“‘So which of these three do you think was neighbor to him who fell among the thieves?'” (Luke 10:36)
I heard a businessman say, “There are two things to be gained in every business deal: money and experience. When you do business always get the money and give that other person the experience!”
According to the way the parable of Jesus ended with the verse above, when a devout disciple of Jesus is involved in a business deal, should they always get the money and give the other person the experience?
Jesus taught this parable in response to the question: “Who is my neighbor?” In His answer Jesus presented three philosophies of neighbor. “What’s mine is mine and what’s yours will be mine just as soon as I can take it.” That was the philosophy of the thieves in this story. “What’s mine is mine and what’s yours is yours” was the philosophy of the religious people Jesus profiled here. Jesus’ philosophy of neighbor, however, was showcased by the Samaritan in this way: “What’s yours is yours and what’s mine is yours any time you need it.”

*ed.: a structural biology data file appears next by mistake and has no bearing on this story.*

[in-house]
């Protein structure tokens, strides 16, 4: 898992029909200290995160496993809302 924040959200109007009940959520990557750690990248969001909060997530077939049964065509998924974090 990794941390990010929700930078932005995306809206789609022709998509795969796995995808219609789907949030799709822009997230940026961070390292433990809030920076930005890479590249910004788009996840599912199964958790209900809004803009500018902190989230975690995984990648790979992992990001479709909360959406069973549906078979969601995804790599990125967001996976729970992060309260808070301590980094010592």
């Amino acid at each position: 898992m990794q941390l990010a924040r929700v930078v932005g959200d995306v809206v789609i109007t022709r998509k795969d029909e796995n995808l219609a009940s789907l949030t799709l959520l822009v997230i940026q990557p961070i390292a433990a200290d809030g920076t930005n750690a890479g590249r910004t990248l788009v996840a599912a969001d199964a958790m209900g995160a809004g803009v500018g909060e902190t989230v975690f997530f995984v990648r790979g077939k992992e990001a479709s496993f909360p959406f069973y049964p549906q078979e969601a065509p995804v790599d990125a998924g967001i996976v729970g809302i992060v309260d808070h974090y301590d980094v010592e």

How should that philosophy of neighbor impact the way we do a business deal as committed followers of Jesus Christ? The way we answer that question should make us think about our entire philosophy of life and not just our philosophy about how we do business.
What is your vision statement and what are your mission objectives in life? Is your vision statement to get rich and are your mission objectives all the ways you can think making money?
What is your philosophy of neighbor? Is your own personal vision statement in alignment with the philosophy of neighbor Jesus taught us?